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Unpredictable pests devastate stands.

Agronomy Bulletin 32 ─ Managing Black Cutworm

Black cutworm larvae in the fourth to fifth instar stage cause the most damage to corn.

Situation

A high rate of black cutworm (BCW) moth catches, green fields and late planting dates are the perfect recipe for significant damage from black cutworm. Damage can range from very little to almost 100 percent stand loss. To give late-planted corn the best yield potential, make controlling this pest a high priority.

Factors to Consider

  • Scouting
  • Life cycle
  • Residue
  • Treatment
  • Identification
  • Prevention
Adult moths overwinter in Southern states and migrate north in April and May.

Action Plan

  1. Scout for the pest. Timely detection of BCW infestations requires periodic inspection, at least once per week, starting with the first emergence of the corn stand to the V6 leaf stage. Look for wilted or cut plants, always being aware that cutworms sometimes cut off the plant below the soil surface.
  2. Recognize the pest. Larvae of the BCW vary in color from light gray to black. They have four dark tubercles on top of each abdominal segment, and mature larvae can be up to 1&#189; inches long. Total feeding time for the larvae ranges from 20 to 30 days, and those in the fourth to fifth instar stage cause the most damage.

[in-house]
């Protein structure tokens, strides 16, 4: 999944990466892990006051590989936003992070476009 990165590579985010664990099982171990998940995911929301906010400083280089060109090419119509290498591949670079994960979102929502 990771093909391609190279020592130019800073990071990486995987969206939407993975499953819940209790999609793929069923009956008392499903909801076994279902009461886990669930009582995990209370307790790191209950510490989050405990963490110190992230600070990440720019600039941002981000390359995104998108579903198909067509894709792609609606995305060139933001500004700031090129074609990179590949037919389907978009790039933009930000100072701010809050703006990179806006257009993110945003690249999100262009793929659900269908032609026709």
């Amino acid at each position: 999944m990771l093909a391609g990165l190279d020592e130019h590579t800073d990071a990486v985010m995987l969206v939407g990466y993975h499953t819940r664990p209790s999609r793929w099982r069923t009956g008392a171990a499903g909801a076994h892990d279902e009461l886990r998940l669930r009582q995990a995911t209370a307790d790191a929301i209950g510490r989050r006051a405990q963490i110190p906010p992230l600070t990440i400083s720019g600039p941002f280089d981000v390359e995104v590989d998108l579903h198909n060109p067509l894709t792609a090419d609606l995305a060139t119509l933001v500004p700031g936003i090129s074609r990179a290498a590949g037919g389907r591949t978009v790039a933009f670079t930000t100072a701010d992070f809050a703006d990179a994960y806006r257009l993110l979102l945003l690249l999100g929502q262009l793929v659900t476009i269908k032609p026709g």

3. Understand the life cycle. BCW adults do not overwinter in Northern states but rather migrate from the South in April and May. Female moths will lay eggs in fencerows, pastures, plant debris and fields with weedy vegetation — especially those with winter annuals. Larvae go through seven stages and are most damaging during the third and fourth stages, when they are &#189; to &#190; inch long.
  4. Know when treatment is necessary. Select a rescue treatment if 3 percent or more of the plants have been damaged, corn plants are in the V2 to V6 stage of development and larvae are still 1 inch or less. Reference Table 1 to predict the development of BCW larvae based on accumulating degree-days (warmer than 50 F).
Adapted from Kaster, L.V., and W.B. Showers. 1994. Modeling black cutworm (Lepidoptera: Noctuidae) field development in Iowa. Environmental Entomology 13:384-389

Summary

When every extra bushel of yield pays, don’t ignore the agronomic factors that can affect a crop. Although small, black cutworms can cause big losses. To prevent yield loss, select hybrids with in-plant insect protection from <a href="http://mycogen.com/Grain_Corn/Information/SitePages/SmartStax.aspx" target="_blank">SmartStax<sup>®</sup></a> or <a href="http://www.dowagro.com/herculex/" target="_blank">Herculex<sup>®</sup></a> Insect Protection and work with a Mycogen Seeds representative to pick the hybrid that will perform the best in your area. For more information, contact your local Mycogen Seeds customer agronomist or trusted agronomic adviser.

Resources

Published on Saturday, May 24, 2014